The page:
February 17th, 2012
02:22 PM ET

Contraceptives, religious freedom: Are we in a new culture war?

By Brianna Keilar and Eric Marrapodi, CNN

The White House (CNN) - Welcome to the culture wars 2.0, where the front lines now are religious freedom and contraceptives. Abortion? Gay marriage? Those are so last year.

The White House seems to have assuaged the concerns of liberal and moderate religious voices, particularly Catholics, who complained that the U.S. Health and Human Services mandate on contraceptive coverage violated religious freedom of conscience. The policy now includes a wide exemption for religious groups; requires insurance companies, instead of religious employers, to foot the bill; and still includes a year to hammer out the details.

But now, the issue is firmly entrenched in a political battle on Capitol Hill. Republicans are seizing on the issue as an opportunity to push back on the Affordable Care Act, which they gleefully call "Obamacare." Democrats, meanwhile, are punching back, saying that rolling back the mandate is a slap in the face to women and that this is exclusively a women's health issue.

Read the full story here.
- CNN Belief Blog Co-Editor

Filed under: Belief • Catholic Church • Church and state • Politics

soundoff (156 Responses)
  1. Ms. Trees

    Re: Contraception Issue.
    If the "Church" has a problem with the morality of contraception, they must know that if birth control becomes unavailable to women, then they will be seeking more abortions as a result. The "Church" has always been a male chauvinist organization.
    In the Catholic Church, the priests are allegedly celibate, and clueless. If the "Church" is so concerned, perhaps castrations as a form of birth control, could be considered ?

    February 22, 2012 at 9:07 am |
  2. Atheism is not healthy for children and other living things

    Prayer changes things,

    February 19, 2012 at 7:56 pm |
    • Primewonk

      Spam! Spam! Spam! Spam!
      Lovely spam! Wonderful spam!
      Spam spa-a-a-a-a-am spam spa-a-a-a-a-am spam.
      Lovely spam! Lovely spam! Lovely spam! Lovely spam!
      Spam spam spam spam!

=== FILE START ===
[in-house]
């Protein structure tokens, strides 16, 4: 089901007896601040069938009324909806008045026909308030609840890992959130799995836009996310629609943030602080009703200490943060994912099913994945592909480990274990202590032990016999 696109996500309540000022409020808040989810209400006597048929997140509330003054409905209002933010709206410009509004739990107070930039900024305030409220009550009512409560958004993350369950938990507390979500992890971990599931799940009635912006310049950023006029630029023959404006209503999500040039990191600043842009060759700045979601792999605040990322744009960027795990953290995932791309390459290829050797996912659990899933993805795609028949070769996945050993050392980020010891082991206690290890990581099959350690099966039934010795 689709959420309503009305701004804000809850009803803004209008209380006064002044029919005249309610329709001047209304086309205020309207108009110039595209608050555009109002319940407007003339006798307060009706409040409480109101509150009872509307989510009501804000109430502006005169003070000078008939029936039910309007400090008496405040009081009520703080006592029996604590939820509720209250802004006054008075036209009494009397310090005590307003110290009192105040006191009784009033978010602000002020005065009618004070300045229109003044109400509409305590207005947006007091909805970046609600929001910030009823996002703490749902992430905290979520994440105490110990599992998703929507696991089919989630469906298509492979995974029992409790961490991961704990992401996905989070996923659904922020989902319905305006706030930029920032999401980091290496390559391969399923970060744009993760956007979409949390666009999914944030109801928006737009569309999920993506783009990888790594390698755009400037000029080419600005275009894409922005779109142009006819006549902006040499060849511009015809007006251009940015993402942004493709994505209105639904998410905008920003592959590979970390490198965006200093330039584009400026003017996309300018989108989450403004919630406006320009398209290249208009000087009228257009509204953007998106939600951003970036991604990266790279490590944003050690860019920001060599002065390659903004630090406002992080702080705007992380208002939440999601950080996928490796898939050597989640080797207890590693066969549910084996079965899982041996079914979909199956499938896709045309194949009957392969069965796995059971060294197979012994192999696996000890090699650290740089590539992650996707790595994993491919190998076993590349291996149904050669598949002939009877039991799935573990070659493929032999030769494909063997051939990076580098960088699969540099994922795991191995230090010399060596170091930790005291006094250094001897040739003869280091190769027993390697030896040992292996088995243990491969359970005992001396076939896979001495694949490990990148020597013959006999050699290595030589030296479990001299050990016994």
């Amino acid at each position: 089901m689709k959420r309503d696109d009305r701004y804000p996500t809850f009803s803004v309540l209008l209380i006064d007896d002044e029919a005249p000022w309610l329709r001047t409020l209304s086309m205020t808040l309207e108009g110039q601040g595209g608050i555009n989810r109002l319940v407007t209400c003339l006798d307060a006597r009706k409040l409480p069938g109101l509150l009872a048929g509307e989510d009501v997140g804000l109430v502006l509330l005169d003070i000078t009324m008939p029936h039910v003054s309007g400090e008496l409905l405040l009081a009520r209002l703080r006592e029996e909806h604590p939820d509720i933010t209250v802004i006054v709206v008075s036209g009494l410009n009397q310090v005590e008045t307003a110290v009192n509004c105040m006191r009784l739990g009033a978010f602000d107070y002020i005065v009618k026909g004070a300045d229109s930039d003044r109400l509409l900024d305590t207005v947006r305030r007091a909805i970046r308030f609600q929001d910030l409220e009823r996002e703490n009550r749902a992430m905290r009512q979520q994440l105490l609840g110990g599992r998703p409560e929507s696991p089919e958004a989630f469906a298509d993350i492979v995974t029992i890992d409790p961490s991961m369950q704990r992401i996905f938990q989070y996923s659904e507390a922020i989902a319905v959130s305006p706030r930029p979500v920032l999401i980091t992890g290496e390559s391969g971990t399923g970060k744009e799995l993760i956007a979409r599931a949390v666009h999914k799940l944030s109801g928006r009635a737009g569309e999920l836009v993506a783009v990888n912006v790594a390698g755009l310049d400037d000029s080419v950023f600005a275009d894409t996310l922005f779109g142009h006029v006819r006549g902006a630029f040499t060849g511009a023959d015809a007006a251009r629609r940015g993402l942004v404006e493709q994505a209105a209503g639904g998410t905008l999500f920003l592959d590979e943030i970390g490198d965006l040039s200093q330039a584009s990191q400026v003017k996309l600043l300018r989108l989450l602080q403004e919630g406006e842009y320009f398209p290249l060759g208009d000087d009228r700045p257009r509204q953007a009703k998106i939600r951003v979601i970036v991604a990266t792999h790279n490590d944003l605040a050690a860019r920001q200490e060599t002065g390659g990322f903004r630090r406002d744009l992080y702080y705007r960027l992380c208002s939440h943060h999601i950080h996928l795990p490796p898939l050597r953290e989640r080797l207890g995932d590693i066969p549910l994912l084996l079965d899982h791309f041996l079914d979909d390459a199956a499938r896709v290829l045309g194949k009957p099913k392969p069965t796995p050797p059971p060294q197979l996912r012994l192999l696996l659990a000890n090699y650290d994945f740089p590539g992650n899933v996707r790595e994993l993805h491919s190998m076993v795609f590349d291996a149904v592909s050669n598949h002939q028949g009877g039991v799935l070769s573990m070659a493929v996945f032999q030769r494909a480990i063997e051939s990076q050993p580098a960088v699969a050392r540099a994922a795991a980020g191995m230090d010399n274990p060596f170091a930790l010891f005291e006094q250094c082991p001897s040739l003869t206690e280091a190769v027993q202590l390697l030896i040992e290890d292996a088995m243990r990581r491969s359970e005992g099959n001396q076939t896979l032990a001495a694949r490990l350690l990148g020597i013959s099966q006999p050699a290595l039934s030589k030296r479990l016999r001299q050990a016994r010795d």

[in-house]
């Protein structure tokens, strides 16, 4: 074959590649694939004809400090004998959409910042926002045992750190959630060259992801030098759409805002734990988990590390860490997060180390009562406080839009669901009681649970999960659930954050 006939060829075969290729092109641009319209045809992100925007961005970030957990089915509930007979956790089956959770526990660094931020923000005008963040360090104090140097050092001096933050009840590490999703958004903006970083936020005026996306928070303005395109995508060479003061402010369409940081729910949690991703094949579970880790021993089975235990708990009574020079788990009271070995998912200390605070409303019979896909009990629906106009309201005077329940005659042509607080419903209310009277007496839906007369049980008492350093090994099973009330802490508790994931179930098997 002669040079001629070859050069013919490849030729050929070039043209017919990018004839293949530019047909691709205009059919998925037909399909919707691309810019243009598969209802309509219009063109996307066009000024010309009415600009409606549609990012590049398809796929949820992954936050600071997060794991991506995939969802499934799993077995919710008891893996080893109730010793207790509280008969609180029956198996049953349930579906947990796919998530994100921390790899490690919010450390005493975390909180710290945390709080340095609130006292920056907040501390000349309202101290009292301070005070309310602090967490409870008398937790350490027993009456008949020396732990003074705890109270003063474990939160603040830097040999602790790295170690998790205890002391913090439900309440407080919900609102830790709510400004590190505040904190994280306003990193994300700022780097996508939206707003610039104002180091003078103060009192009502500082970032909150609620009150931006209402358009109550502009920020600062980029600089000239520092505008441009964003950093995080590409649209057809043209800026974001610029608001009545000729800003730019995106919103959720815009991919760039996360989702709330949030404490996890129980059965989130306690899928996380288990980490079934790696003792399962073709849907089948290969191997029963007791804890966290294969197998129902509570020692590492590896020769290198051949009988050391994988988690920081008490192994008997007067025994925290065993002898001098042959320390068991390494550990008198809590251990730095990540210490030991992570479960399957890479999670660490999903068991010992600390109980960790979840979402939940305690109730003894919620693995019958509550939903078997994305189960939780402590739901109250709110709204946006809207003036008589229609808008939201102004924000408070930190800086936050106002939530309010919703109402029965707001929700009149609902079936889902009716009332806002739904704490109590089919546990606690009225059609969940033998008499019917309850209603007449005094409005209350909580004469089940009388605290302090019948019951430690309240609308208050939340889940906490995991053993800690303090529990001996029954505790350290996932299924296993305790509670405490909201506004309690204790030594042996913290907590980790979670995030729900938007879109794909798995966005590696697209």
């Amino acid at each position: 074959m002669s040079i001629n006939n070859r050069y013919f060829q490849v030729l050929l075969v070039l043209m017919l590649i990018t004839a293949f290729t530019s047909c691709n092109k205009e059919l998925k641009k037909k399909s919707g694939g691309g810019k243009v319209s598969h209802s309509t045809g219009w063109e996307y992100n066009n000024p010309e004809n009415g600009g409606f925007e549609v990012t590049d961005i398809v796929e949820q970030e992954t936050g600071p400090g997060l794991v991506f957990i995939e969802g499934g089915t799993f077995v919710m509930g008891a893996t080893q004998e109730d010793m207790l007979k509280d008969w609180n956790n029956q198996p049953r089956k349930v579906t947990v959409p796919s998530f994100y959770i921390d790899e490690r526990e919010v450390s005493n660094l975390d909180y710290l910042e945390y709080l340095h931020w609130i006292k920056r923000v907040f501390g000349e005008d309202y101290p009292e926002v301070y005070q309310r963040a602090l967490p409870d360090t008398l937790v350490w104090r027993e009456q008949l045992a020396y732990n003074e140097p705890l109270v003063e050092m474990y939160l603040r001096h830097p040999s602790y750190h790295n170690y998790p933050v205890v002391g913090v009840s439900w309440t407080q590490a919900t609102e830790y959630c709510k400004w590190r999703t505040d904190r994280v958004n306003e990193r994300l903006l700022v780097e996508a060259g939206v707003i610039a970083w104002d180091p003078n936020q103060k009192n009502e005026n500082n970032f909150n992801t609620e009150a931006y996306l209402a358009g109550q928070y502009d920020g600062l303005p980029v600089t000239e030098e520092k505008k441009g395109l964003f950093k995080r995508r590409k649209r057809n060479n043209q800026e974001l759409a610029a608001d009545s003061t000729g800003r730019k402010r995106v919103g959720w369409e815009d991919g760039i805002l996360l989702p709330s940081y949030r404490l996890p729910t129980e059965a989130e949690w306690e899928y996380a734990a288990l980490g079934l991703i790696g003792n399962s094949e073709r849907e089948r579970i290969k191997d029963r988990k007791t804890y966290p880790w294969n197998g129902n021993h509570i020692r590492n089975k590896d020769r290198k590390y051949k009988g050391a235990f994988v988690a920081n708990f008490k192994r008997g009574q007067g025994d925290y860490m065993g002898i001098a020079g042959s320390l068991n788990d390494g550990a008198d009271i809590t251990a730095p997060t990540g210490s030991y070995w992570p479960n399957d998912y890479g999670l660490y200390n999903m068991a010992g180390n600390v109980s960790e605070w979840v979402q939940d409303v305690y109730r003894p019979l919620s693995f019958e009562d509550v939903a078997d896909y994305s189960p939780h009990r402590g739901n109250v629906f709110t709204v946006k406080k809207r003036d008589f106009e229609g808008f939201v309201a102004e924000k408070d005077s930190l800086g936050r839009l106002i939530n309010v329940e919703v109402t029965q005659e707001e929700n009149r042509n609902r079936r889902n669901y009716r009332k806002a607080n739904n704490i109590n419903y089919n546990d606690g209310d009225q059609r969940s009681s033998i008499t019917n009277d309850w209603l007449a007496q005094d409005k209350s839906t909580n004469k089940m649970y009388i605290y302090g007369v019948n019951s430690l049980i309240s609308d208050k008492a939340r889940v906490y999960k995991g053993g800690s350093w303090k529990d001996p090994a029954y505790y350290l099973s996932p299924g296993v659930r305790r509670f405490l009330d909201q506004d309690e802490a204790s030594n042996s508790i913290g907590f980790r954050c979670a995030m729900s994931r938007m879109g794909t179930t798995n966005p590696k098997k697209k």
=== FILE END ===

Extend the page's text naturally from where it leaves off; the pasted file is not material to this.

February 20, 2012 at 10:04 am |
  3. Keith

    Why doesn't Nancy Pelosi stick to insider trading.

    February 19, 2012 at 7:45 pm |
  4. ohsleepyme

    If you think about it everyone that conceives is guilty of murder.
    You produce a baby who then grows old and dies. You 'sentence' your own offspring to death.
    Put that in your pipe and smoke it.

    February 19, 2012 at 5:06 pm |
  5. govspy


    And I don't agree with that either. Basically, a religiously based business can discriminate as long as they say it's based on religion. Some religions don't believe in multi-racial families, are you saying that a church could deny hiring someone because their parents were of two different races, or their spouse is of another race.

    Bigotry when cloaked by religion is still bigotry.

    February 19, 2012 at 2:50 pm |
    • Reality

      The business cult of Mormonism already restricts their leadership to white males. The RCC (a non-business) restricts their leadership to males i.e. both discriminatory and examples of bigotry but still allowed by the courts.

      Obviously, one needs to take such complaints to the US Supreme Court. One should, however, review their previous rulings before proceeding.

      February 19, 2012 at 4:30 pm |
  6. tea party

    I am agnostic will vote for Rom or who ever the republican is ...I am a social liberal...religion has no business in politics

    February 19, 2012 at 12:36 pm |
1 2 3
About this blog

The CNN Belief Blog covers the faith angles of the day's biggest stories, from breaking news to politics to entertainment, fostering a global conversation about the role of religion and belief in readers' lives. It's edited by CNN's Daniel Burke with contributions from Eric Marrapodi and CNN's worldwide news gathering team.